Former Google CEO says US well behind China in 5G race

Former Google chief executive Eric Schmidt has blasted the US government for not doing more to make the country a leader in 5G, claiming that inaction in Washington had ceded the initiative to China.

5G networks promise faster speeds, greater capacity, and lower latency than previous generations of mobile technology.

These characteristics will deliver a range of consumer benefits, including superior mobile broadband, but the real potential is in industrial, defence and public service applications that could become integral to society and national economies.

5G leadership

With this in mind, 5G leadership is not just an industrial ambition, but an integral component of national strategy. China has devoted significant government resources to ensure it is at the top table, while its commercial rollout has been among the fastest in the world, while other countries have also surpassed the US

In a scathing op-ed in the Wall Street Journal co-authored by Graham Allison of Harvard University , Schmidt urged the American government to take action to address the gaps in average speed and the pace of rollout, warning that China could “own the 5G future”.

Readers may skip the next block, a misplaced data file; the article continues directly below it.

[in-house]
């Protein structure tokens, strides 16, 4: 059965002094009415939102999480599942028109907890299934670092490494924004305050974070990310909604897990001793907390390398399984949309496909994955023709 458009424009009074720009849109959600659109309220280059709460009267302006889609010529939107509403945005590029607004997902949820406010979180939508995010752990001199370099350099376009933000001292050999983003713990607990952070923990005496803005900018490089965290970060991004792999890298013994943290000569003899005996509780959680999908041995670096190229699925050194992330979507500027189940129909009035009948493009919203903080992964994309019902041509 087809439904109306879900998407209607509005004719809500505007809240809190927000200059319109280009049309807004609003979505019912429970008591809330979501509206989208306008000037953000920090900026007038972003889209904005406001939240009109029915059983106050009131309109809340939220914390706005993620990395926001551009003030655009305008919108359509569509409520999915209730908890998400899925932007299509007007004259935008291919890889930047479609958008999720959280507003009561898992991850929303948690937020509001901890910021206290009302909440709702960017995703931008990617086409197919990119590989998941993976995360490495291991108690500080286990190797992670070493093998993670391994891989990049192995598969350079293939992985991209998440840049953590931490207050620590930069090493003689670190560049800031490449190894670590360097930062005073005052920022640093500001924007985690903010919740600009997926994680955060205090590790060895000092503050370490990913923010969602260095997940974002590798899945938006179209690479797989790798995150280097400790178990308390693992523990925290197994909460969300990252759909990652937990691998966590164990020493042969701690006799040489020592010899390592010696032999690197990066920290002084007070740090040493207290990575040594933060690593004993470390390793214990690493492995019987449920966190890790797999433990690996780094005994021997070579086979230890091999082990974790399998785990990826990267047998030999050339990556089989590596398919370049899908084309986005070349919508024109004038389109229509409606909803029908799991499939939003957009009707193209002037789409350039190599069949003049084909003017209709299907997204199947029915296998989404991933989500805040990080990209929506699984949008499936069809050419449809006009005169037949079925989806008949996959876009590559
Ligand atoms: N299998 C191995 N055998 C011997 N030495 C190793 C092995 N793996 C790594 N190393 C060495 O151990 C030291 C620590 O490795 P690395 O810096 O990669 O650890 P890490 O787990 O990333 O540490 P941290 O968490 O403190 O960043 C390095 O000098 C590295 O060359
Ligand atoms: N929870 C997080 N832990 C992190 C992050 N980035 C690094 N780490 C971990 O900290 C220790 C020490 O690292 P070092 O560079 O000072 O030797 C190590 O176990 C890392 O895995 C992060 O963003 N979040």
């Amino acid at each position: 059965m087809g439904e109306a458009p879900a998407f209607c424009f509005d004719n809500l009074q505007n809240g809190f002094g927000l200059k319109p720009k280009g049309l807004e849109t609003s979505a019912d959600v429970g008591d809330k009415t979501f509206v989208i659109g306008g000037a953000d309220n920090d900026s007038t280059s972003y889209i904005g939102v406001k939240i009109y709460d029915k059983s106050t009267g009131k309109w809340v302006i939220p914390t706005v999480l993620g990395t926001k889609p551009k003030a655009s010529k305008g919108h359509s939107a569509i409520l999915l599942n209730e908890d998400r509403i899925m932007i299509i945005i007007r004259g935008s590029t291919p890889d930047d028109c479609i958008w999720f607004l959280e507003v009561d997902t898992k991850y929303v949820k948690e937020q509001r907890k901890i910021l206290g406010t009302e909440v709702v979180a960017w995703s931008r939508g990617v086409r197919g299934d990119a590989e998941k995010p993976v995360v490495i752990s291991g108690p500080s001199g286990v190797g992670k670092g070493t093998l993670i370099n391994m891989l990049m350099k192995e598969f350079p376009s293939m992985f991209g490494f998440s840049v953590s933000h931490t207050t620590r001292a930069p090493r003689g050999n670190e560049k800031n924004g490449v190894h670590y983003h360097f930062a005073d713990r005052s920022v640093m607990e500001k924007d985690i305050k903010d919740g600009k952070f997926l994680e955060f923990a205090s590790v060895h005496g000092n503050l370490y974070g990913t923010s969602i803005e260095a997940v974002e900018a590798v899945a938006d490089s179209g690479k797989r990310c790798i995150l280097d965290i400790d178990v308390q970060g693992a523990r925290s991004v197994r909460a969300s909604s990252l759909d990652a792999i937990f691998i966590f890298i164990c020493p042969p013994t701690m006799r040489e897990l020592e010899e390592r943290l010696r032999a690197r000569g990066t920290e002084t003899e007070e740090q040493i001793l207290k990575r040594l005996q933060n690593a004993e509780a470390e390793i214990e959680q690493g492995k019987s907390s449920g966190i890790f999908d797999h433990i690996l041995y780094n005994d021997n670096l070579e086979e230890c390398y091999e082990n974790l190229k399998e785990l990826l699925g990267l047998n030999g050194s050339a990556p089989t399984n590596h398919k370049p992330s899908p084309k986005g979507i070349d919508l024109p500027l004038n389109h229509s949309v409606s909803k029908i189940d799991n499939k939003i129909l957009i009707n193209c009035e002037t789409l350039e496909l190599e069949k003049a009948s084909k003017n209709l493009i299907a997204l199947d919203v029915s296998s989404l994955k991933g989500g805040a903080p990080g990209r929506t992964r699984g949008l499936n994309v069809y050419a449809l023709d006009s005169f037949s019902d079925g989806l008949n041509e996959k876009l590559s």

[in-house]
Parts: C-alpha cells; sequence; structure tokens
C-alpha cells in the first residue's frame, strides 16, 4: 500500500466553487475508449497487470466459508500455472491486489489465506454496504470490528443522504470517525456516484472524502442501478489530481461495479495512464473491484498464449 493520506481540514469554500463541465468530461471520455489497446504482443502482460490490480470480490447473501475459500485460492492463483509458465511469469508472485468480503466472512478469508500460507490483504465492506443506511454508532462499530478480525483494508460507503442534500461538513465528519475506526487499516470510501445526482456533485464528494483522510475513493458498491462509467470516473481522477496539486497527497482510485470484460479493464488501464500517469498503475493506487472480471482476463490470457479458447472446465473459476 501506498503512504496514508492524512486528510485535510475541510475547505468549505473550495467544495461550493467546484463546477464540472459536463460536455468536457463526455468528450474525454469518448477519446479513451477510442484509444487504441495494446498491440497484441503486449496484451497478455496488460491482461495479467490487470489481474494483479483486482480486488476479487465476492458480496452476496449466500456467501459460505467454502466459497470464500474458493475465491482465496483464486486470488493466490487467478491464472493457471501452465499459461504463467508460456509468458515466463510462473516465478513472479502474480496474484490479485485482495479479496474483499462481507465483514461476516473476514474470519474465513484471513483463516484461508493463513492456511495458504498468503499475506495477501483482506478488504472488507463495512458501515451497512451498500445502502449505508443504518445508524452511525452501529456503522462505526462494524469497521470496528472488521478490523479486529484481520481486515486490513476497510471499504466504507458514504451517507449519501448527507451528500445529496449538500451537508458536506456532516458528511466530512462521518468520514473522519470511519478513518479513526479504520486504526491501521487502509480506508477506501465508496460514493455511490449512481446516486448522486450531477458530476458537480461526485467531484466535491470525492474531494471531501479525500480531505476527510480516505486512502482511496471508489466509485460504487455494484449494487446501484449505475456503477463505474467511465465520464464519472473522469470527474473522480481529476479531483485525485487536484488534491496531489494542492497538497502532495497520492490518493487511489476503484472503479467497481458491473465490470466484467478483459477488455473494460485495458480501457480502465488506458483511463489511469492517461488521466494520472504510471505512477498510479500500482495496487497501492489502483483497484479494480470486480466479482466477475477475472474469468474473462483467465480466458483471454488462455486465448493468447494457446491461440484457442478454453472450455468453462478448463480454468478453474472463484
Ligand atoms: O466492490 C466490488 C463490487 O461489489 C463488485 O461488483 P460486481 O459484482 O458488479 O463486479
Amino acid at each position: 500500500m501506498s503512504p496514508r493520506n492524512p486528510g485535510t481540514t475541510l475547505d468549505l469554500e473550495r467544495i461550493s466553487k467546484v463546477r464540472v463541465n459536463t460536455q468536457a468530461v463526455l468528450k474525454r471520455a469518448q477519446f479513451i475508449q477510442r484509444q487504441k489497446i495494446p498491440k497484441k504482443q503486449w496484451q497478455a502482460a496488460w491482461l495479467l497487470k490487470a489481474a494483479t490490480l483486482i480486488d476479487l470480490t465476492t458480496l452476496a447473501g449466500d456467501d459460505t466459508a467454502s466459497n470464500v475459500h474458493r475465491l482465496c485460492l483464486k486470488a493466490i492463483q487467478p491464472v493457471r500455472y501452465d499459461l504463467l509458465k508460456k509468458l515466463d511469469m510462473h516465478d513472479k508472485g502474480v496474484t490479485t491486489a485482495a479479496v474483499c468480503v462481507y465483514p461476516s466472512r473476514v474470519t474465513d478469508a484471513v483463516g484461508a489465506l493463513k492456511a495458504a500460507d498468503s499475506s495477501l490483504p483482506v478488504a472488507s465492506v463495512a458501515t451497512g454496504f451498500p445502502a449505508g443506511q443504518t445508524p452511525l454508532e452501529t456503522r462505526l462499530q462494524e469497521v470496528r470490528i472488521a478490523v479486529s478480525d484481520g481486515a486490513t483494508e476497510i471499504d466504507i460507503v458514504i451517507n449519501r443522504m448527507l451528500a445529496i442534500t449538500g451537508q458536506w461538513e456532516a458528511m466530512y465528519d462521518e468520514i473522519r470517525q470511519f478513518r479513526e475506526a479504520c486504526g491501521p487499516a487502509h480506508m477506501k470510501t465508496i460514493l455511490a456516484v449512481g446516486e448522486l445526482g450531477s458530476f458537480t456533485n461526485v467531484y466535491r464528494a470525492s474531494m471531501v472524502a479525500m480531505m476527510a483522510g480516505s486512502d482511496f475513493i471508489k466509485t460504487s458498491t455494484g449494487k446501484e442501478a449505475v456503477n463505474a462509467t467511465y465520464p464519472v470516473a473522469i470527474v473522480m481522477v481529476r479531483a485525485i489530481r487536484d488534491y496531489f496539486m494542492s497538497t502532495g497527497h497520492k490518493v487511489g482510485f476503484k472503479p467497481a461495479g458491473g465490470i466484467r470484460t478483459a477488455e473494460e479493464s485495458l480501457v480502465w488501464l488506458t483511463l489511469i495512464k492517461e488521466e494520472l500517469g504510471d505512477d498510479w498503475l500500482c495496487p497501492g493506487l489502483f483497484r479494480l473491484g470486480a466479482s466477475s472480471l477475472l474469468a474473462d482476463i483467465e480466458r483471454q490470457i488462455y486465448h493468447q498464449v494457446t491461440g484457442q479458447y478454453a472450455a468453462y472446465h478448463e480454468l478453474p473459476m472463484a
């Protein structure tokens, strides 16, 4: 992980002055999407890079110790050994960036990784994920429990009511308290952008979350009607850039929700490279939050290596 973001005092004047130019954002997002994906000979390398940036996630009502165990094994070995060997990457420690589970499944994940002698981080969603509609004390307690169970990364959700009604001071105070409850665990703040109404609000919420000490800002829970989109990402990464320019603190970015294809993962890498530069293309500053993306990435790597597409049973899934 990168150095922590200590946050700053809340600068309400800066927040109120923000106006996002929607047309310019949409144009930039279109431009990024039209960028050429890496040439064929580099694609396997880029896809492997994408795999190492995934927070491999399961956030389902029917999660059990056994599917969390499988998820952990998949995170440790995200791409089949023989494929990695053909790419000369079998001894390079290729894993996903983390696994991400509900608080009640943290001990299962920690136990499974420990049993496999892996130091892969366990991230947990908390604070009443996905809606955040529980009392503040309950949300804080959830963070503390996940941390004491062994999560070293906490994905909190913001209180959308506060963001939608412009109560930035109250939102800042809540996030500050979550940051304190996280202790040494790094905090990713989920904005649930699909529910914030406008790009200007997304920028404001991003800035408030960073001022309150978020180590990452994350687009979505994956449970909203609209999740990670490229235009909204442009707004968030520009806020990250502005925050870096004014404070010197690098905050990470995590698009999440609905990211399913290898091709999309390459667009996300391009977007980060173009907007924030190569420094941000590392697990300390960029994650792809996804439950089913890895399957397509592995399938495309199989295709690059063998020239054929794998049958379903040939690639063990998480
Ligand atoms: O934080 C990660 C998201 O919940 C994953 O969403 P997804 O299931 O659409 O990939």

Potential remedies could include more funding for research, pro-investment policies, and ensuring operators have access to the necessary spectrum. Schmidt did concede, however, that sanctions against Chinese telecoms equipment manufacturer Huawei had had some impact.

“The step up to real 5G speeds will lead to analogous breakthroughs in autonomous vehicles, virtual-reality (VR) applications like the metaverse, and other areas that have yet to be invented,” they said. “Applications abound that could advantage a country’s intelligence agencies and enhance its military capabilities.”

“The pathetic US performance in the 5G race is a sign of America’s larger failure to keep up with China on strategically important technologies. China is also ahead of America in high-tech manufacturing, green energy and many applications of artificial intelligence.”

Although 5G is still in its infancy, the race to be a leader in 6G has already started. Research efforts are well under way in Europe, China, Japan and in North America in a bid to become a leader not just in the development of 5G applications and services, but also the technologies that will comprise global standards.

Via Wall Street Journal

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